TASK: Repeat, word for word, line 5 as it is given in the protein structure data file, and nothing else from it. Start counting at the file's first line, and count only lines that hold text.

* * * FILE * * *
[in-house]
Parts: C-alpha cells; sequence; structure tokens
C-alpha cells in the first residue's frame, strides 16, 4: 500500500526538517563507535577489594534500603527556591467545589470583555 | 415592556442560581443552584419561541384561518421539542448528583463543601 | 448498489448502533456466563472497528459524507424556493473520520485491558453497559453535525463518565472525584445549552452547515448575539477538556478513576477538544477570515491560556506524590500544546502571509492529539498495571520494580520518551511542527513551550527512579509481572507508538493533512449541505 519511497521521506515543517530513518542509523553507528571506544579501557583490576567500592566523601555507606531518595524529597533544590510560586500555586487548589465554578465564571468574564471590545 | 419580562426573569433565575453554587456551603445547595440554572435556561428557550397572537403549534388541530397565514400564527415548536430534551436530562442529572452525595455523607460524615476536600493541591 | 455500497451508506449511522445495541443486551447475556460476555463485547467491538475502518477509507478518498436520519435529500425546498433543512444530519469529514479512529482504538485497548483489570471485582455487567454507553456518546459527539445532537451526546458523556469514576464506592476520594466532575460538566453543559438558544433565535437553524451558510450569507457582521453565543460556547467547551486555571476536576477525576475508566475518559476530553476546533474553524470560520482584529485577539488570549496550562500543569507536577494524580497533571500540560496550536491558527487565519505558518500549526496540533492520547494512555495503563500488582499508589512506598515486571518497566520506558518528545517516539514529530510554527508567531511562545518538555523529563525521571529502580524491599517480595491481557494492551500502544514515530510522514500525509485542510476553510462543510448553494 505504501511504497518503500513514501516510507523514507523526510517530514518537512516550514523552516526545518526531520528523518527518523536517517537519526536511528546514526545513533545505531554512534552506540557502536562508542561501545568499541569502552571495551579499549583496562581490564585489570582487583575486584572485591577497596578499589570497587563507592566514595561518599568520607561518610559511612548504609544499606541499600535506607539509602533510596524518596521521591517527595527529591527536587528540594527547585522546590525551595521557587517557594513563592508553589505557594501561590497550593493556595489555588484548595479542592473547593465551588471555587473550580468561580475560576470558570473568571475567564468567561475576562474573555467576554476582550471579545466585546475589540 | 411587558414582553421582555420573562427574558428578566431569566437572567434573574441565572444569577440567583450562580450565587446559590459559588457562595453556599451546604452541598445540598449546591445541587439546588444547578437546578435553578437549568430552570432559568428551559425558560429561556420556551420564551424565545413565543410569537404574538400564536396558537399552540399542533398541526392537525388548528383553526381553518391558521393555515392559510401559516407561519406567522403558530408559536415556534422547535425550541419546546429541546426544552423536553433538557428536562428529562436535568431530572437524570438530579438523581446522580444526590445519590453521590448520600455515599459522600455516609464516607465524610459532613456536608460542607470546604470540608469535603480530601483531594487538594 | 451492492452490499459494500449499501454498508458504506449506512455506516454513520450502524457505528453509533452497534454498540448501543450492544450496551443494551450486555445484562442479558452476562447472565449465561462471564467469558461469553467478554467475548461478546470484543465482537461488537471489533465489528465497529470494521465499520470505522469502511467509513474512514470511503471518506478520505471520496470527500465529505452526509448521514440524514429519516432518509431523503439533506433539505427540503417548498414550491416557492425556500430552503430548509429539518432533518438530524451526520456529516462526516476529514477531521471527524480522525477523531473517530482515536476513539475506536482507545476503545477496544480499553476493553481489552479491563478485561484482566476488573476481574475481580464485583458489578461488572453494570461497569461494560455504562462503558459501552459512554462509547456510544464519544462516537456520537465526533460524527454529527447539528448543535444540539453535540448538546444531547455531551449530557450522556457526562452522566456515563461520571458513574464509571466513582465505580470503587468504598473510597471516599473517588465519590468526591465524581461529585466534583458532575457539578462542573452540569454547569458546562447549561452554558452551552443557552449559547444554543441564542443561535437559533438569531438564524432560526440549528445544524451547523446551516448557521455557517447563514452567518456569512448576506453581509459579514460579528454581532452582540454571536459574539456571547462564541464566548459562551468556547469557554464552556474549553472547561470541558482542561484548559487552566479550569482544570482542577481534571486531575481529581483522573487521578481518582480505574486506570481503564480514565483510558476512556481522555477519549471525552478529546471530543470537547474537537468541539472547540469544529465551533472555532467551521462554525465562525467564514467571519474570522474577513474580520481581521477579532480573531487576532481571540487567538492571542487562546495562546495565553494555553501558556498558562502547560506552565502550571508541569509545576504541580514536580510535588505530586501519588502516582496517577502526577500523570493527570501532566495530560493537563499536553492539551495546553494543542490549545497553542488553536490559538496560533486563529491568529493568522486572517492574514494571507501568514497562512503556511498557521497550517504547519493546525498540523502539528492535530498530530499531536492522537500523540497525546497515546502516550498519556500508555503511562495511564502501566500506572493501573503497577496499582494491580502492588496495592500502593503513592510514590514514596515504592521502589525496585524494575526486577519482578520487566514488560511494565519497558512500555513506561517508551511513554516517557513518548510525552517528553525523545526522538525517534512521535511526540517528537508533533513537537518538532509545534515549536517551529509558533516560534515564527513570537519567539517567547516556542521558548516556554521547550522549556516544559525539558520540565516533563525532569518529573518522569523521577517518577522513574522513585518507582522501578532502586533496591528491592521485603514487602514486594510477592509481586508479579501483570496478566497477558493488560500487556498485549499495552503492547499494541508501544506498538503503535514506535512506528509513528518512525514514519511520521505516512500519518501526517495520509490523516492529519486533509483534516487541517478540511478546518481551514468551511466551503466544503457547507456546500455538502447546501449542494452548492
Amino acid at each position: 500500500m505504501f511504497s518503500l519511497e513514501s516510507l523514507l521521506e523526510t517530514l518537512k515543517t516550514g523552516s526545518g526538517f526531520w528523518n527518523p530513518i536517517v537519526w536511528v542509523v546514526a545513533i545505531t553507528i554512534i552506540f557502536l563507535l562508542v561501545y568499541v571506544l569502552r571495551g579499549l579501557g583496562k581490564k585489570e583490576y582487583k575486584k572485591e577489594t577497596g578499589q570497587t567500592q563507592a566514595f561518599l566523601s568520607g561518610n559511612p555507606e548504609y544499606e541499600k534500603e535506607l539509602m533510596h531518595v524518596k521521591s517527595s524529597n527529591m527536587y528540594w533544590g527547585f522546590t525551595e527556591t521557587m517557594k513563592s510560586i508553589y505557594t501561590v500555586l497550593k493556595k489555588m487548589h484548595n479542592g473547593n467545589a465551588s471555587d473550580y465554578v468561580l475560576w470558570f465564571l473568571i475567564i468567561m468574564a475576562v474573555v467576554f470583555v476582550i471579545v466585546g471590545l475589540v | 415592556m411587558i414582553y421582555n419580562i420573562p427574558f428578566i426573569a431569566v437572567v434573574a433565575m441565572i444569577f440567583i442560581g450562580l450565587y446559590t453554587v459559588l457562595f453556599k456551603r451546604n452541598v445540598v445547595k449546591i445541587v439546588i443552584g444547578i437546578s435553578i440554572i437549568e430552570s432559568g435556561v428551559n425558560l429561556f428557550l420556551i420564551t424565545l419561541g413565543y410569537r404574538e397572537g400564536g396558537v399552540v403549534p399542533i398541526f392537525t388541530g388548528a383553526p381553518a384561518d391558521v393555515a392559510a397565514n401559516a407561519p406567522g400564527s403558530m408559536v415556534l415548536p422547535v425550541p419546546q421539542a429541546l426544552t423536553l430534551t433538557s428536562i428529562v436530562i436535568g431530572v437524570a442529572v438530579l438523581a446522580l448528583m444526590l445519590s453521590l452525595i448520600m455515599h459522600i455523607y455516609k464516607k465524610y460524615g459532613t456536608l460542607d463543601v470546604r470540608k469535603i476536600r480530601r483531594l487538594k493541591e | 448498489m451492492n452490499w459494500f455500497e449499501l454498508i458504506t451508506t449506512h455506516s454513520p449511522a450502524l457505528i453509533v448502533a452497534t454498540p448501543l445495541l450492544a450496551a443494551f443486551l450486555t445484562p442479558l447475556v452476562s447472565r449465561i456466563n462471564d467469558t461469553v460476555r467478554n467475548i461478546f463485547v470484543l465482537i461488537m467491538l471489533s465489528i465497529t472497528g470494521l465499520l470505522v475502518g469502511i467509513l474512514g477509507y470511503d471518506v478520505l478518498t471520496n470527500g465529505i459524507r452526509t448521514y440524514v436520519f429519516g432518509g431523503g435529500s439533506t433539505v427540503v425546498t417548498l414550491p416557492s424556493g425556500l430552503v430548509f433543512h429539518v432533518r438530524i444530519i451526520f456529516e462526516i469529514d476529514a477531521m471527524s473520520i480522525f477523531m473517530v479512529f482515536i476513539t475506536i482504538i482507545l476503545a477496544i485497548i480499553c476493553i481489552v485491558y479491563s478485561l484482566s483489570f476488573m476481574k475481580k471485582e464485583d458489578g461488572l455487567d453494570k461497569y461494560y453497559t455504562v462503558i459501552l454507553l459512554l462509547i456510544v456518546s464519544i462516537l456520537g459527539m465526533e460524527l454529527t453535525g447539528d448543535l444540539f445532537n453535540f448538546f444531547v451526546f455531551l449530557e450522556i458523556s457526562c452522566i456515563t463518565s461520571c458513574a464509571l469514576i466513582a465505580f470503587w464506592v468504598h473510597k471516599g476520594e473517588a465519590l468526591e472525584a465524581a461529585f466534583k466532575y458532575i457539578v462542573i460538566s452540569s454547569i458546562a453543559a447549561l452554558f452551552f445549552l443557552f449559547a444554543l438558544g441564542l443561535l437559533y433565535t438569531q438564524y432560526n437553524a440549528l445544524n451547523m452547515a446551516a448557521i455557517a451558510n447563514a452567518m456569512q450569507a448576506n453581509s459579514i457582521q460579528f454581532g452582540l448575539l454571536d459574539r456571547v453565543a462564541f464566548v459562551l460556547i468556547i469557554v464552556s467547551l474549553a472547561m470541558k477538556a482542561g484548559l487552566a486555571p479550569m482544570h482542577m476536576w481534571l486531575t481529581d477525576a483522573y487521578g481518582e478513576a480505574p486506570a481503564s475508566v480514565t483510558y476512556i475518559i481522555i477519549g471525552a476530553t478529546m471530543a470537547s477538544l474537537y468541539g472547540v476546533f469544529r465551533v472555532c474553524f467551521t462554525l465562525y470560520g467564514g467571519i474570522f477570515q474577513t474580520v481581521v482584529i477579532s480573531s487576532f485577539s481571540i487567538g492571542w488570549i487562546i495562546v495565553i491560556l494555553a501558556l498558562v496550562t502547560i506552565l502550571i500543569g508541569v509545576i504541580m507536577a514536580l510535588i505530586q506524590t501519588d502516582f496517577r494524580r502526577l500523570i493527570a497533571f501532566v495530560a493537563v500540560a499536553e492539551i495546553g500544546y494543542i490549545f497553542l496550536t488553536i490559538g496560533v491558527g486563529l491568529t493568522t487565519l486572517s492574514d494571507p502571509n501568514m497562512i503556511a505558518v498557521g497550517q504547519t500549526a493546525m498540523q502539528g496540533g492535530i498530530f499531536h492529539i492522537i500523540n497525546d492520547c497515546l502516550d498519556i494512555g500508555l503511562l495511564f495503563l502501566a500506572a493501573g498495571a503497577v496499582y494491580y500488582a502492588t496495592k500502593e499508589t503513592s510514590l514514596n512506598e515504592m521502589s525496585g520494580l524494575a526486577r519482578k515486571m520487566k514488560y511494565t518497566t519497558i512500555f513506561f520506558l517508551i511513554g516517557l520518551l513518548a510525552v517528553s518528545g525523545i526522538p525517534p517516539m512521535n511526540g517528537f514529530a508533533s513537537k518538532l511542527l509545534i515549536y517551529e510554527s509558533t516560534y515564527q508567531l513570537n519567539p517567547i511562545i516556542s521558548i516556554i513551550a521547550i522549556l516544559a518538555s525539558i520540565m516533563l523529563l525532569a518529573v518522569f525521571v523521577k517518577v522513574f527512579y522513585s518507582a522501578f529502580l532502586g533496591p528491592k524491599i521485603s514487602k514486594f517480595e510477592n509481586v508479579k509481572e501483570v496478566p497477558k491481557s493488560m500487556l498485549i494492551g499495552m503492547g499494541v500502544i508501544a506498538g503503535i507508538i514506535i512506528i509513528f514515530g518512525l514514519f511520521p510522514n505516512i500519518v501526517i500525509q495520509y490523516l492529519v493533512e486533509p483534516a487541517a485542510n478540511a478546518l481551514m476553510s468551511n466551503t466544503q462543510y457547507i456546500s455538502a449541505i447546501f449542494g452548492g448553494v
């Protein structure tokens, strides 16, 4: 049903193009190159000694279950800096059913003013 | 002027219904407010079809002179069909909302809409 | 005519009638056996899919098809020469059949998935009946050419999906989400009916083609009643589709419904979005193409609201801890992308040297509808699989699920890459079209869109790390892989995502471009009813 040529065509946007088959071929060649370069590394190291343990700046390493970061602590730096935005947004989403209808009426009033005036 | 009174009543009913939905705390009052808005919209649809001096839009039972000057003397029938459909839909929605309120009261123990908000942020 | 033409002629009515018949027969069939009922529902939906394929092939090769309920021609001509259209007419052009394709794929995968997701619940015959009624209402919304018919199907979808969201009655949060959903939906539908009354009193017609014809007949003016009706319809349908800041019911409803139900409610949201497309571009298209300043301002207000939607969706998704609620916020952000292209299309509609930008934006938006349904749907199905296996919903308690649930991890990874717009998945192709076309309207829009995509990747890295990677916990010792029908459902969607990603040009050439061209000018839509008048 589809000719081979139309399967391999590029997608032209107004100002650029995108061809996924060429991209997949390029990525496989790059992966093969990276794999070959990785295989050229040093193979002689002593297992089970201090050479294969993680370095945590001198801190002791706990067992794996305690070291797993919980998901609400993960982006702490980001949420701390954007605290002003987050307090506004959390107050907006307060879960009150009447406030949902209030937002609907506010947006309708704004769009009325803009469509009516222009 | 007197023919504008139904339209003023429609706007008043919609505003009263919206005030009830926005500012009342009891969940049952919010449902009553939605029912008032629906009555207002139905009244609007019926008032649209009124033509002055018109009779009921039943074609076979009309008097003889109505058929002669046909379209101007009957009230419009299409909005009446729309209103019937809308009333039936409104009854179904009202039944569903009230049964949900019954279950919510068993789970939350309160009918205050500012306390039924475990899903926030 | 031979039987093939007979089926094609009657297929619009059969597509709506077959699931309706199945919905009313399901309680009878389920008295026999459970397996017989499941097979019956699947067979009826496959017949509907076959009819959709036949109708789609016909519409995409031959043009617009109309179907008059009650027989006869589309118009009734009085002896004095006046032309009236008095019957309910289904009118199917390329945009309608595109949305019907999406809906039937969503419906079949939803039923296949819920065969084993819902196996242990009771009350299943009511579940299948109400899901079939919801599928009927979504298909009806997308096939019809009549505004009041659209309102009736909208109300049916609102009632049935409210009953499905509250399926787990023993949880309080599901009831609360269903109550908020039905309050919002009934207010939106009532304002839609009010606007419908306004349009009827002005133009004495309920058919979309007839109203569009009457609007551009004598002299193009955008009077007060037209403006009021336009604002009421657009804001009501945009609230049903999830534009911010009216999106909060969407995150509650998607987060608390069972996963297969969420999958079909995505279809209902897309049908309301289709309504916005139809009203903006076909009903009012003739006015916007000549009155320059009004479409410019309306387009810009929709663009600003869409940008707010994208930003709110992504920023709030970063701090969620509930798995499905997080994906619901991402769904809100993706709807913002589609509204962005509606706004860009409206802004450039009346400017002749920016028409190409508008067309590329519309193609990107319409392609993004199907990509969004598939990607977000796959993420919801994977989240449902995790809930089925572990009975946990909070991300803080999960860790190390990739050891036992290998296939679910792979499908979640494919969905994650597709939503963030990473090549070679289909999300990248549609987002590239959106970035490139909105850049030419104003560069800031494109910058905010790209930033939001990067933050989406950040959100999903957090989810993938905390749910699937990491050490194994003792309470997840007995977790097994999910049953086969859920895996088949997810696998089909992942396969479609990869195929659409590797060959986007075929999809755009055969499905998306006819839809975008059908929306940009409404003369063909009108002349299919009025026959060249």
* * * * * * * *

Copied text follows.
């Protein structure tokens, strides 16, 4: 049903193009190159000694279950800096059913003013 | 002027219904407010079809002179069909909302809409 | 005519009638056996899919098809020469059949998935009946050419999906989400009916083609009643589709419904979005193409609201801890992308040297509808699989699920890459079209869109790390892989995502471009009813 040529065509946007088959071929060649370069590394190291343990700046390493970061602590730096935005947004989403209808009426009033005036 | 009174009543009913939905705390009052808005919209649809001096839009039972000057003397029938459909839909929605309120009261123990908000942020 | 033409002629009515018949027969069939009922529902939906394929092939090769309920021609001509259209007419052009394709794929995968997701619940015959009624209402919304018919199907979808969201009655949060959903939906539908009354009193017609014809007949003016009706319809349908800041019911409803139900409610949201497309571009298209300043301002207000939607969706998704609620916020952000292209299309509609930008934006938006349904749907199905296996919903308690649930991890990874717009998945192709076309309207829009995509990747890295990677916990010792029908459902969607990603040009050439061209000018839509008048 589809000719081979139309399967391999590029997608032209107004100002650029995108061809996924060429991209997949390029990525496989790059992966093969990276794999070959990785295989050229040093193979002689002593297992089970201090050479294969993680370095945590001198801190002791706990067992794996305690070291797993919980998901609400993960982006702490980001949420701390954007605290002003987050307090506004959390107050907006307060879960009150009447406030949902209030937002609907506010947006309708704004769009009325803009469509009516222009 | 007197023919504008139904339209003023429609706007008043919609505003009263919206005030009830926005500012009342009891969940049952919010449902009553939605029912008032629906009555207002139905009244609007019926008032649209009124033509002055018109009779009921039943074609076979009309008097003889109505058929002669046909379209101007009957009230419009299409909005009446729309209103019937809308009333039936409104009854179904009202039944569903009230049964949900019954279950919510068993789970939350309160009918205050500012306390039924475990899903926030 | 031979039987093939007979089926094609009657297929619009059969597509709506077959699931309706199945919905009313399901309680009878389920008295026999459970397996017989499941097979019956699947067979009826496959017949509907076959009819959709036949109708789609016909519409995409031959043009617009109309179907008059009650027989006869589309118009009734009085002896004095006046032309009236008095019957309910289904009118199917390329945009309608595109949305019907999406809906039937969503419906079949939803039923296949819920065969084993819902196996242990009771009350299943009511579940299948109400899901079939919801599928009927979504298909009806997308096939019809009549505004009041659209309102009736909208109300049916609102009632049935409210009953499905509250399926787990023993949880309080599901009831609360269903109550908020039905309050919002009934207010939106009532304002839609009010606007419908306004349009009827002005133009004495309920058919979309007839109203569009009457609007551009004598002299193009955008009077007060037209403006009021336009604002009421657009804001009501945009609230049903999830534009911010009216999106909060969407995150509650998607987060608390069972996963297969969420999958079909995505279809209902897309049908309301289709309504916005139809009203903006076909009903009012003739006015916007000549009155320059009004479409410019309306387009810009929709663009600003869409940008707010994208930003709110992504920023709030970063701090969620509930798995499905997080994906619901991402769904809100993706709807913002589609509204962005509606706004860009409206802004450039009346400017002749920016028409190409508008067309590329519309193609990107319409392609993004199907990509969004598939990607977000796959993420919801994977989240449902995790809930089925572990009975946990909070991300803080999960860790190390990739050891036992290998296939679910792979499908979640494919969905994650597709939503963030990473090549070679289909999300990248549609987002590239959106970035490139909105850049030419104003560069800031494109910058905010790209930033939001990067933050989406950040959100999903957090989810993938905390749910699937990491050490194994003792309470997840007995977790097994999910049953086969859920895996088949997810696998089909992942396969479609990869195929659409590797060959986007075929999809755009055969499905998306006819839809975008059908929306940009409404003369063909009108002349299919009025026959060249």